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Pakistan minister takes on IMA for opposing medical journal’s critical take on J&K

Indian Express 2019-09-11 02:13:34

The British journal had last month written about “serious concerns for the health, safety, and freedoms of the Kashmiri people”.

Writing in the reputed medical journal The Lancet, Pakistan health minister Zafar Mirza has hit out at the Indian Medical Association (IMA) for its letter to the journal condemning its editorial on the shutdown in Jammu and Kashmir.

The British journal had last month written about “serious concerns for the health, safety, and freedoms of the Kashmiri people”.

In an article titled “Humanitarian crisis in Kashmir: don’t shoot the messenger”, Mirza, a former high-ranking official at the World Health Organisation — the article, in fact, carried his WHO email address — wrote: “The authors of this statement by the IMA, or at least the hundreds of thousands of doctors they represent, must not forget that when the medical profession becomes accomplice to nationalistic and ideological jingoism, the results for humanity are inevitably tragic, as evidenced by the holocaust in Europe not so long ago. I urge the IMA, or at least the individual doctors this body represents, to have the courage and moral imperative to retract this misguided and damaging statement against The Lancet and focus their attention on the suffering of the people they have taken an oath to protect.”

The civilised world, he maintained, “cannot afford to repeat the mistakes of the past”.

In its letter to The Lancet in the wake of the editorial on J&K, the IMA had stated that the article was tantamount to interference in India’s internal matters. It wrote: “It is unfortunate that the reputed medical journal The Lancet has committed breach of propriety in commenting over this political issue. It is amounting to interference into an internal matter of Union of India. The Lancet has no locus standi on the issue of Kashmir… The Lancet has reacted to an internal administrative decision of Government of India under the garb of concern for the health of Kashmiris.”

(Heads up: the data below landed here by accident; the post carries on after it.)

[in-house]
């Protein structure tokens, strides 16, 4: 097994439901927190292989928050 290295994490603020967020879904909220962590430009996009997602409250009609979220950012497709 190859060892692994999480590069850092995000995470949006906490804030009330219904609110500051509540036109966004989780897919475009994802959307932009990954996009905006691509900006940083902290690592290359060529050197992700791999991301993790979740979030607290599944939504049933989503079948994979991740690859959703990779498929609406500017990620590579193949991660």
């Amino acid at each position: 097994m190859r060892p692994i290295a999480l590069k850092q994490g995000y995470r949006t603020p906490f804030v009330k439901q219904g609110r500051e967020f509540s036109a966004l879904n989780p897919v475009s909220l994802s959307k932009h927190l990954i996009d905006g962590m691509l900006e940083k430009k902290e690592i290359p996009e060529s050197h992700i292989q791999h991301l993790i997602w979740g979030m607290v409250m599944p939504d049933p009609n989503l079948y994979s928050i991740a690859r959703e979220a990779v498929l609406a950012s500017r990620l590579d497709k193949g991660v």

The Union government has maintained that health services in Kashmir have not been affected by the restrictions imposed on citizens since the August 5 decision to scrap special status to J&K under and to bifurcate the state into two Union Territories.

In a press release, the J&K administration stated that data compiled by the Health and Medical Education Department for the month of August showed that 46,449 patients visited indoor patient departments (IPDs) in various government-run healthcare institutions, and doctors successfully performed 4,334 major and 44,236 minor surgeries in peripheral and tertiary care hospitals.

Borrowing heavily from some articles published in The Lancet and other international medical journals on the situation in Kashmir, and its effects on health services in the region, Mirza wrote: “Such knee-jerk reactions have become the norm in today’s polarised world, but an open letter by an august body, the Indian Medical Association (IMA), which attacks The Lancet for its credibility and calls the Editorial’s intentions malafide, causes me great concern as a member of the medical fraternity. The current plight of Kashmiris being denied access to essential health care and living under great duress with no communication with the outside world was also highlighted in the BMJ.”